[photopress:fr.jpg,thumb,alignright]In my travels, many people quote the Freakonomics finding that agents get more for their homes when they sell, than the average house on market. My brain said “duh, of course…what’s new about that.”
But then when the Freakonomics boys tried to ascertain why that is, they went into some sideways mode of properties for sale, time on market, etc… Take the article I wrote yesterday as an example. Do you think an agent would fall for the tactics of the builder, and buy his worst lot because it was “the only one” for sale today? Hell no.
If agents sell their houses for more money in the end, it is more likely because they bought better in the first place.
The most common error in a buyer’s thinking, is that they think their choice equals what is for sale. Agents don’t do that. Of course by agents, I’m not talking about every license carrying member of the mls. Agents don’t buy “the T house”. Agents don’t buy the house that backs up to a busy road. Agents don’t buy the house on the wrong side of the street without strong compensating positives, like view considerations. Agents don’t buy the best “interior look”, while overlooking the exterior negatives. Agents don’t buy the house where the pavement is higher than the front door. Agents don’t buy “the bargain” with the most negatives, and brag that they got “a great deal”. Agents don’t buy “a house” without looking across the street, and determining if there are future tear downs in this home’s view corridor.
Also, agents generally buy based on relative value, and not based on negotiating an asking price down. Relative value is the only true pricing method. “Negotiating a good price” is the biggest trap in real estate. Agents don’t even go there, by and large, when they buy their homes. Again, I’m not talking about every person with a real estate license, as some of those are simply consumers with a license these days. I’m going back to a time when the only people with a license were those who actually sold real estate. And if Freakonomics is tracking the sale of agent owned homes, then the purchase of those same homes would in fact be back when only agents and real estate licenses.
When someone goes in and out of hundreds of homes for a living, and sells homes for a living, they know the weaknesses of property better, and they never get dazzled in the new construction office by the cabinets and counter finishes. They never look at that room of great “stuff”, until they first ascertain if there is a lot they are remotely interested in, and a floor plan that will hold up in value on resale. The average buyer starts picking out cabinets and floorings like they are in Lowe’s or Home Depot shopping for interior finishes, and they don’t spend nearly enough time determining lot and floor plan first. Everything’s nice when it’s new and shiney. Agents think about resale before they buy, not when it is time to sell.
When I am looking at resale issues, when showing property to a buyer, they do often say “Ardell, I don’t even own it yet and you are looking at what will happen when I sell it!” Yes, I do. Because now is the time to look for the resale weaknesses…not when it’s too late and you can’t sell it for top dollar later.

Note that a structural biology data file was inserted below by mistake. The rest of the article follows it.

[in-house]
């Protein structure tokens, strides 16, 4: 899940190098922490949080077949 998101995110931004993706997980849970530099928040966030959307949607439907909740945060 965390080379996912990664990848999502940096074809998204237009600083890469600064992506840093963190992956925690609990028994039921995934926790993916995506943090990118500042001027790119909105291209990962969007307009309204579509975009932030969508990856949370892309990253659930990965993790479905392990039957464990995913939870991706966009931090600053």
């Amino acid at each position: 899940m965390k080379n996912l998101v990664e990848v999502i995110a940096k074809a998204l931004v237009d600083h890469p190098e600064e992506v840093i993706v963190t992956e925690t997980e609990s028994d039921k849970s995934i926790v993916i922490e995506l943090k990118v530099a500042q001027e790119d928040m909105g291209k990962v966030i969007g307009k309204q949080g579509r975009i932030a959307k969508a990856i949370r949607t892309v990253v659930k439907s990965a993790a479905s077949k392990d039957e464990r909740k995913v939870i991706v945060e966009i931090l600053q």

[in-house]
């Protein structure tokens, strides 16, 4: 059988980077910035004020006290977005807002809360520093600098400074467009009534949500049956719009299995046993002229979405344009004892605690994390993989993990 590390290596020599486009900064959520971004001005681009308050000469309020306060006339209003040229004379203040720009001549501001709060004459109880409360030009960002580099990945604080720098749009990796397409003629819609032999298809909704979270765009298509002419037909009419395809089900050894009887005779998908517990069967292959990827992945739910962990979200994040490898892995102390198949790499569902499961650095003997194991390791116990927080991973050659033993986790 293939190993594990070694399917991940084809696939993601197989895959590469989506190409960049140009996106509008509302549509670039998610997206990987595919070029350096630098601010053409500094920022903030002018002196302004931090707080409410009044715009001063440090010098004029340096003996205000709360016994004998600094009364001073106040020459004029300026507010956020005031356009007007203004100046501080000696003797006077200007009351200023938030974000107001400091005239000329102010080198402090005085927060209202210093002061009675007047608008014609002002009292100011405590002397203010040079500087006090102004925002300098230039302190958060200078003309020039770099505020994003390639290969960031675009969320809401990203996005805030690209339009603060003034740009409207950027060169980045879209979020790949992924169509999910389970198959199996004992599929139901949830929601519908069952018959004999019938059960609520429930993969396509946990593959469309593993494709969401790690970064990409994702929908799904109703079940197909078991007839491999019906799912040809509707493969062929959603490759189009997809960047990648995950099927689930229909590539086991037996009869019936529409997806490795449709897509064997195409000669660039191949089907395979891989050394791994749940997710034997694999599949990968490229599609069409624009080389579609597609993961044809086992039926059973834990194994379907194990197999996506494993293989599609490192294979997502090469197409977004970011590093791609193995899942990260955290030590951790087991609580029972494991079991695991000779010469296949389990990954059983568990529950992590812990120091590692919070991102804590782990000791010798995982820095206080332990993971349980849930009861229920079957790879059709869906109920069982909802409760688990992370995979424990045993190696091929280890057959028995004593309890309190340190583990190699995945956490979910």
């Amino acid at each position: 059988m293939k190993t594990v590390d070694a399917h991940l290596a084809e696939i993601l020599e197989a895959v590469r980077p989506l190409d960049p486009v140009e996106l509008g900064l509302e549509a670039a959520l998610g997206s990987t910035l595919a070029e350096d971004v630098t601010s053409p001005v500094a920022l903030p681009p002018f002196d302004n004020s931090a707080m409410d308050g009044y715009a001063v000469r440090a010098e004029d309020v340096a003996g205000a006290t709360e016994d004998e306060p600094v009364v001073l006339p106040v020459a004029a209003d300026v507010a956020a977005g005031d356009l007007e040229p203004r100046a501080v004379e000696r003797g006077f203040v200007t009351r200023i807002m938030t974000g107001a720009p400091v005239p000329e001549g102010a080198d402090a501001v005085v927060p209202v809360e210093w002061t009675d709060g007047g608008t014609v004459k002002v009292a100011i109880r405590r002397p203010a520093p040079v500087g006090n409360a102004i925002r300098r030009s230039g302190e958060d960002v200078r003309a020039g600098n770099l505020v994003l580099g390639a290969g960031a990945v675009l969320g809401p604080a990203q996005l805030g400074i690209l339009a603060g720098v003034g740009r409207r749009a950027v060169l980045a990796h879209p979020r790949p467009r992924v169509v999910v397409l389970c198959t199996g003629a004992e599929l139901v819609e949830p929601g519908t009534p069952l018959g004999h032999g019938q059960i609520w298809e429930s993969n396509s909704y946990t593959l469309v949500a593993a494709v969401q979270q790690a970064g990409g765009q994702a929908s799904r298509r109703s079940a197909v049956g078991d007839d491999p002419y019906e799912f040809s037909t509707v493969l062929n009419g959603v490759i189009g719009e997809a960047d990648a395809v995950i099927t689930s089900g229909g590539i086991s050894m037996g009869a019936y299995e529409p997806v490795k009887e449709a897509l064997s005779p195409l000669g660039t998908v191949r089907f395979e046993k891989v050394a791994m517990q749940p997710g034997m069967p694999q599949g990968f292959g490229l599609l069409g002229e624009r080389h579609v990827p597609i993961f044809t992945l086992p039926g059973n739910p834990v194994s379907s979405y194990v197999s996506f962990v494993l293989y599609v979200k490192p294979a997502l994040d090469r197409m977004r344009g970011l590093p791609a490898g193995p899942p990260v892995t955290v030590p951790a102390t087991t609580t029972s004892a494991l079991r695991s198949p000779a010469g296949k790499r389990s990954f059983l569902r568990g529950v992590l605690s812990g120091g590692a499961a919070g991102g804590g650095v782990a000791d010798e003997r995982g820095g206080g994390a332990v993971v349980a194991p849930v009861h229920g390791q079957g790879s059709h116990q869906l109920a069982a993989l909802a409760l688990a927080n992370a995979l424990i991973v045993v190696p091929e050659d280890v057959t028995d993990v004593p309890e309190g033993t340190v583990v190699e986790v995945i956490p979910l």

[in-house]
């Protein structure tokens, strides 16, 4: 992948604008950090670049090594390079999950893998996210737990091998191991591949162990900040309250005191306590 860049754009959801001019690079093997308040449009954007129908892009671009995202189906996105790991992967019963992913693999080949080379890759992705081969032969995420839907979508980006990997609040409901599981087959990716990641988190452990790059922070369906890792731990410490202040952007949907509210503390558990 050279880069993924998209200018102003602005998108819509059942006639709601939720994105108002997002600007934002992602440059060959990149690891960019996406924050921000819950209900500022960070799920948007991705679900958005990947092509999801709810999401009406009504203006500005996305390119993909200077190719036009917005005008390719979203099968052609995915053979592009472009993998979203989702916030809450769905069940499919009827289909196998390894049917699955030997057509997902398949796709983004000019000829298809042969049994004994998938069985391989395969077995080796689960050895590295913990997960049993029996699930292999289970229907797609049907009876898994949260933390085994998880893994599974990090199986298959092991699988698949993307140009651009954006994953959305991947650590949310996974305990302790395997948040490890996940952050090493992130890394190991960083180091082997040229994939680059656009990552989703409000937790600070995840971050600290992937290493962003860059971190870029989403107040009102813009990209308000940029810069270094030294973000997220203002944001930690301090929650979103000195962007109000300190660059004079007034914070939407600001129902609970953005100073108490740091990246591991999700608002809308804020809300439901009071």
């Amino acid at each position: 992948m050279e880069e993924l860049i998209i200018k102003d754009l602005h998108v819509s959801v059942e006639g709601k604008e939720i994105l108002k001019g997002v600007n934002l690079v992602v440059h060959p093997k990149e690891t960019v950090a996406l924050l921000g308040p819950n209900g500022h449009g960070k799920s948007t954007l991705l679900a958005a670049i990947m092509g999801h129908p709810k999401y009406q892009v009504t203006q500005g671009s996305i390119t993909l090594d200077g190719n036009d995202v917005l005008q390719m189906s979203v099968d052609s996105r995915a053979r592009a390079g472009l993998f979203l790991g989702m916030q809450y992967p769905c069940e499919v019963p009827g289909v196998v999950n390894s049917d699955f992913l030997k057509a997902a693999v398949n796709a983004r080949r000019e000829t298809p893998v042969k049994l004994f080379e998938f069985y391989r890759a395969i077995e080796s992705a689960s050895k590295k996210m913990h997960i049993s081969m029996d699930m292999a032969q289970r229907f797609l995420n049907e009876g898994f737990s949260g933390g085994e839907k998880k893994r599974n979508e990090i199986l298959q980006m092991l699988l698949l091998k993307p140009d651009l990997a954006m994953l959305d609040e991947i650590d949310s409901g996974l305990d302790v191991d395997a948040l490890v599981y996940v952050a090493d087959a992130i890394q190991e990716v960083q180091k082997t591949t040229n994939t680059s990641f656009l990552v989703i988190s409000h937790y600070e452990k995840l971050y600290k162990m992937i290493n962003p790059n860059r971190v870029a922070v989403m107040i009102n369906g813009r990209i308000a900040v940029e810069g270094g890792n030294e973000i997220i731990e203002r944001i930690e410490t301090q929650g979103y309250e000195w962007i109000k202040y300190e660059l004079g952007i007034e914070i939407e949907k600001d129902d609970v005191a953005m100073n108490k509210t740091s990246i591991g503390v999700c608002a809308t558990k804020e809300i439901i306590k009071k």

Every house has weaknesses. Many buyers don’t want to talk about weaknesses. Agents know that a house with weaknesses that are easy to correct, equals bargain. Agents know that weaknesses that can’t be corrected, should be avoided. Someone’s buying everything eventually, but maybe agents make more money when they sell, because they never buy a house in the first place, without first determining all of the weaknesses, and making sure none of them are difficult to correct.
Whenever I go to list someone’s home who wants to sell it at the same price as the neighbor, and I point out they paid a lot less than the neighbors when they purchased, and likewise will need to discount accordingly now. They always have the same line: “But I got a real bargain when I bought it!”. Yeah, right, that’s because you bought the T house and the T house is always a bargain. It will be a bargain when you buy it and it will be a bargain when you sell it too.
There is never going to be a time when the average agent won’t get more for their house when they sell, than the average homeowner. But that is not because they know a lot more about selling…it’s because they know a lot more about buying the right house in the first place. Someone has to buy the houses with the uncontrollable negatives, and it rarely is going to be an agent.
Always, always,always ask this question before the agent writes an offer. Would you buy this house if you were me right now, and if not, why not? Would you let your son or daughter buy this house right now, and if not, why not? Because an agent doesn’t have to tell you everything, but they are not allowed to lie. Watch for hesitation. Listen intently to what they are saying and what they are stuttering over. And then ask this final question. If I decided to buy a different house in 3 months, could you come back and sell it for at least what I paid? If you don’t see them thinkng really, really hard when they answer that one, or if they start hemming and hawing…take that as a sign. Every agent knows which houses they sell they will be happy to come back and sell for you, and which ones they are praying you stay in for a very, very long time.
So Stephen and Steven, you are correct. But only because agents are better at buying the houses, that will later sell for more than the average sale price, of like property.